Camelot

1953
Photograph by Hy Peskin

He became emblematic of a new breed of celebrity politician, as notable for his good looks, infectious smile, charm and wit as for his thoughtful pronouncements.

Robert Dallek, Historian

Before they could become American royalty, America needed to meet John Fitzgerald Kennedy and Jacqueline Lee Bouvier. That introduction came when Hy Peskin photographed the handsome politician on the make and his radiant fiancée over a summer weekend in 1953. Peskin, a renowned sports photographer, headed to Hyannis Port, Mass., at the invitation of family patriarch Joseph Kennedy. The ambassador, eager for his son to take the stage as a national figure, thought a feature in the pages of LIFE would foster a fascination with John, his pretty girlfriend and one of America’s wealthiest families. That it did. Peskin put together a somewhat contrived “behind the scenes” series titled “Senator ­Kennedy Goes A-Courting.” While Jackie bristled at the intrusion—John’s mother Rose even told her how to pose—she went along with the staging, and readers got to observe Jackie mussing the hair of “the handsomest young member of the U.S. Senate,” playing football and softball with her future in-laws, and sailing aboard John’s boat, Victura. “They just shoved me into that boat long enough to take the picture,” she later confided to a friend.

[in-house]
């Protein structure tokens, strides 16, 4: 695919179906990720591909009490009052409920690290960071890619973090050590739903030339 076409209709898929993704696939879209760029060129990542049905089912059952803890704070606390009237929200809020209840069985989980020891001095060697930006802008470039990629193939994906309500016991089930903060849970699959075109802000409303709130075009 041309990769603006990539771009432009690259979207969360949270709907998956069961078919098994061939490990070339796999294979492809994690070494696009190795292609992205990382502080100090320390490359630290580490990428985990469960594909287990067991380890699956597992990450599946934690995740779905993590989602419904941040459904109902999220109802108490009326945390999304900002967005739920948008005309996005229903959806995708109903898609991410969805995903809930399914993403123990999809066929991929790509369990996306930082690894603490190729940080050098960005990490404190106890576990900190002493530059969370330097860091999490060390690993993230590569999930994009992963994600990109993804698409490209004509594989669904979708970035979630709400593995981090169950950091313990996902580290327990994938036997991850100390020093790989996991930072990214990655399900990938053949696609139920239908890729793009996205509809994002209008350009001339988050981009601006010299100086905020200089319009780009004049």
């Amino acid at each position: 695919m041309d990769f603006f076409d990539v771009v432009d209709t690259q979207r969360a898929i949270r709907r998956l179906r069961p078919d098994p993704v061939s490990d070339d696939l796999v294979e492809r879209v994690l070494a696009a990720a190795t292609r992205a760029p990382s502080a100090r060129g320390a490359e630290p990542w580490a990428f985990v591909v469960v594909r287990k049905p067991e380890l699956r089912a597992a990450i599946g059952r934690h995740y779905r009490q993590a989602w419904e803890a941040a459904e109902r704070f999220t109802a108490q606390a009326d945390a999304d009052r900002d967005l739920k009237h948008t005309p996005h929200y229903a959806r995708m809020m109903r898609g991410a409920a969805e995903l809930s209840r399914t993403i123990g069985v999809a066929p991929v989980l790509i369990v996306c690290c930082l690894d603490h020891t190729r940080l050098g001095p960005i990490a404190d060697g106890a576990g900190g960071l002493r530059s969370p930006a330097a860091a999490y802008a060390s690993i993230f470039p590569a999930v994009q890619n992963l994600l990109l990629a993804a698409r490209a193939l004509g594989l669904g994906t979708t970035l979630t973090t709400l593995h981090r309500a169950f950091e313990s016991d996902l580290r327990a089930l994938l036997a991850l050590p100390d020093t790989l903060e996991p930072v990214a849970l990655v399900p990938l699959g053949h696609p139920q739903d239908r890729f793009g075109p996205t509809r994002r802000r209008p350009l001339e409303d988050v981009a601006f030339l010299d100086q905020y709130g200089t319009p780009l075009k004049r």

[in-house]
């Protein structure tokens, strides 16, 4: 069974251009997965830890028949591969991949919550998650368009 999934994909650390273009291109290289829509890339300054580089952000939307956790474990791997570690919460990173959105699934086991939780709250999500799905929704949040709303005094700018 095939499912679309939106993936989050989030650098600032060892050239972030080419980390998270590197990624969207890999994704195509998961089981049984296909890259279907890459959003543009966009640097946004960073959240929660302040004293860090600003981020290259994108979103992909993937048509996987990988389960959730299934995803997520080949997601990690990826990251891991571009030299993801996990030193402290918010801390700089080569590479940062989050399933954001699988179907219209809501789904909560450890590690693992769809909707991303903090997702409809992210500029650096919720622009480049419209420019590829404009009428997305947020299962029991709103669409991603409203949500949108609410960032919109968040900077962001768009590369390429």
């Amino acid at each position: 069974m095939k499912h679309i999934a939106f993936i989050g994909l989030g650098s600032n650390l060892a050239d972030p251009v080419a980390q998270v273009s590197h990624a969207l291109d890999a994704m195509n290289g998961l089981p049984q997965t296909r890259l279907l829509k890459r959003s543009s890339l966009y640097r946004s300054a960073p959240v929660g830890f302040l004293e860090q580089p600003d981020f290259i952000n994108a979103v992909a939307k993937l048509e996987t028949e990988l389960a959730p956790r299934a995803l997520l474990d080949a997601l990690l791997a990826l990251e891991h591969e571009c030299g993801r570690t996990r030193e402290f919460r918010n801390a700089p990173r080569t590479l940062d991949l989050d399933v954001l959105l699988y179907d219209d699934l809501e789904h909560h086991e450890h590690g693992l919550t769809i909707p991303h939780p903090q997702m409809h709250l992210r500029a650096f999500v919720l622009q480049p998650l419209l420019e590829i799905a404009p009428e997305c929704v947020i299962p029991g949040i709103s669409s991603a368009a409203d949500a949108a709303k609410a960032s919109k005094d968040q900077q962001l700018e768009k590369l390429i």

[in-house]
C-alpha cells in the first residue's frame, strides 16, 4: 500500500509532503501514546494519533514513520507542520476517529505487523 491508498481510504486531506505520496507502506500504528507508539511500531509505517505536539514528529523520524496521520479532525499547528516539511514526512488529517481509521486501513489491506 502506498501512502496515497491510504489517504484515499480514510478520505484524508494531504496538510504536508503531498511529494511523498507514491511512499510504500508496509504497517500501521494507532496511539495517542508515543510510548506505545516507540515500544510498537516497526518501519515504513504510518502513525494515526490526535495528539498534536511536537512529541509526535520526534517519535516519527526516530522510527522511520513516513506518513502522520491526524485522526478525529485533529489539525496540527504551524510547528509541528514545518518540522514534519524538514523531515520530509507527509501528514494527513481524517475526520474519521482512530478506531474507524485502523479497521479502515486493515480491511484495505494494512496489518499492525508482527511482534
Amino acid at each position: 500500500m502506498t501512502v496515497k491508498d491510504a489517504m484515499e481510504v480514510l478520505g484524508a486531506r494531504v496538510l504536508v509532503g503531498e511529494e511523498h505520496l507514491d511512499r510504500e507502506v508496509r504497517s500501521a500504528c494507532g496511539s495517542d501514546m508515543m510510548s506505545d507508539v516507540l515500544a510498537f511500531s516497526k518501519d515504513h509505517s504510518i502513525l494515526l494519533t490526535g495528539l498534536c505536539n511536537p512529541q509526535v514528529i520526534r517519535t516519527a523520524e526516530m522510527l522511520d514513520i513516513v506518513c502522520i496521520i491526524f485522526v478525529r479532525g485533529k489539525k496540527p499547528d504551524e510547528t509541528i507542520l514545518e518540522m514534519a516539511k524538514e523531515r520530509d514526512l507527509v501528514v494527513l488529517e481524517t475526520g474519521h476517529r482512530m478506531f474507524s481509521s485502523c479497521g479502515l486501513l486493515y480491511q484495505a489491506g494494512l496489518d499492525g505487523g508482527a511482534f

It was pitch-perfect brand making, with Kennedy on the cover of the world’s most widely read photo magazine, cast as a self-assured playboy prepared to say goodbye to bachelorhood. A few months later LIFE would cover the couple’s wedding, and by then America was captivated. In the staid age of Dwight David Eisenhower and Richard Milhous Nixon, Peskin unveiled the face of Camelot, one that changed America’s perception of politics and politicians, and set John and Jackie off on becoming the most recognizable couple on the planet.

See how LIFE shaped the mystique of Camelot

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